The study used Facebook pages as clusters and investigated more than 1,300 of them followed by about 85 million individuals.

Researchers surveyed feeds of narratives, public discussions and posting activity on those pages, using a combination of automated processes and subject-matter analyses for perspectives and knowledge.

According to another survey conducted in April by Matt Motta, an assistant professor of political science at the Oklahoma State University, and Kristin Lunz Trujillo, a doctoral candidate at the University of Minnesota, one-fifth of Americans were found to be unwilling to take a potential Covid shot.

That study comprised 493 demographically representative American adults who were asked if they would be willing to get immunised against Covid-19 once a vaccine becomes available.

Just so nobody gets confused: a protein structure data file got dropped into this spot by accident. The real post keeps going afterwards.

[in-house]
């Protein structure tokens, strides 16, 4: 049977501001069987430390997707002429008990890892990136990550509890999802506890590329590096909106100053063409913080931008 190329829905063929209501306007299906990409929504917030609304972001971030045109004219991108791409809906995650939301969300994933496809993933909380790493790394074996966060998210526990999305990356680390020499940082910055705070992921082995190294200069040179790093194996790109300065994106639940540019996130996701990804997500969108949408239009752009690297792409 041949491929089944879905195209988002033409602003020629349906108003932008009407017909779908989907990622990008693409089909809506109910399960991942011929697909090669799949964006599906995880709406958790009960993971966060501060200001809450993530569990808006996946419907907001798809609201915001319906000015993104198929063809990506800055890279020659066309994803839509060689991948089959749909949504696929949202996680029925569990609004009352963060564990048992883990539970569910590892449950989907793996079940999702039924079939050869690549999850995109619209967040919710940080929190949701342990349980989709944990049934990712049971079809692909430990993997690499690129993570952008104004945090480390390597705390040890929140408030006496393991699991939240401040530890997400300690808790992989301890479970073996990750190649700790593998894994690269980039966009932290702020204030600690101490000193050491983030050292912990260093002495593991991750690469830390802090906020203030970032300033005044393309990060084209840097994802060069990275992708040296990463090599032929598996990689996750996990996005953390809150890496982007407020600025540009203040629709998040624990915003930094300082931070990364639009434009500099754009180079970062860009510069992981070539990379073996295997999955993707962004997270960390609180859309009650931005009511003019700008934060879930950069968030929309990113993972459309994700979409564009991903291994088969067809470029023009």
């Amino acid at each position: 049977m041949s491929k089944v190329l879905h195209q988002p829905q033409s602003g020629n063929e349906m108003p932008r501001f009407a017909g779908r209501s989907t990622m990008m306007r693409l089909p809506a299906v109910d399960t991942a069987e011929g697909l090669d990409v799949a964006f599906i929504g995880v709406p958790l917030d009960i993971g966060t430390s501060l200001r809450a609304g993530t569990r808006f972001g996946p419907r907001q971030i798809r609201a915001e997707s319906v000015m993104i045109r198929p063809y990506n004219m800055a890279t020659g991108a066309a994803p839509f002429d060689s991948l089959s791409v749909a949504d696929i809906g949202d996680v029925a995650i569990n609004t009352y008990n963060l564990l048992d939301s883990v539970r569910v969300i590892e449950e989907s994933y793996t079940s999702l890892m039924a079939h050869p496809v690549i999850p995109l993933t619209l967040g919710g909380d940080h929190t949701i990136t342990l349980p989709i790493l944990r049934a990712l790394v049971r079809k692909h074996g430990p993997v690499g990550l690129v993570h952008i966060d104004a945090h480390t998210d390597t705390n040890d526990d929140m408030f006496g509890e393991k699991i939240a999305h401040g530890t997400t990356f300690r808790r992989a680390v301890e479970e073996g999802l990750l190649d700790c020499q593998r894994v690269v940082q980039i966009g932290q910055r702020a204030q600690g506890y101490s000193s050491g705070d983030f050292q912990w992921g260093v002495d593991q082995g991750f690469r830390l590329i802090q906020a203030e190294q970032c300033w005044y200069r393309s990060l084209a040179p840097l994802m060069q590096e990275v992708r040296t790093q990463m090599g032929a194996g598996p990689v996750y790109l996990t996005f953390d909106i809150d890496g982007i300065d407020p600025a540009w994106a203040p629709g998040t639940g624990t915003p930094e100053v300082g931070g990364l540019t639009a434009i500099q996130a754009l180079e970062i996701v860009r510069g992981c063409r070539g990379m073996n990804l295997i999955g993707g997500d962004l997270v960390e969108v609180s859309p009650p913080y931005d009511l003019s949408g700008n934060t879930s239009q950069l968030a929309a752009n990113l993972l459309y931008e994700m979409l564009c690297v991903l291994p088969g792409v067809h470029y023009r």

“We found that about one-fifth of Americans, and more than half of people who hold sceptical views toward vaccine safety, may be unwilling to pursue vaccination,” the researchers reported. “Although most Americans do plan to get vaccinated, noncompliance rates may be high enough to pose a threat to collective immunity.”


But vaccine hunters are at work.

As of now, some 124 potential candidates are in various stages of development in different countries.

The WHO lists around ten of them as frontrunners in the trials.

On its part, the WHO has sought to allay the fears around safety.

“I do want to mention that for some vaccine candidates we had a bit of a head-start in the sense that many of these candidates started their development prior to the emergence of Covid-19 and they began with Sars and with Mers so some of them are a little bit further along,” explained Dr Maria Van Kerhove, the WHO’s technical lead on the coronavirus outbreak.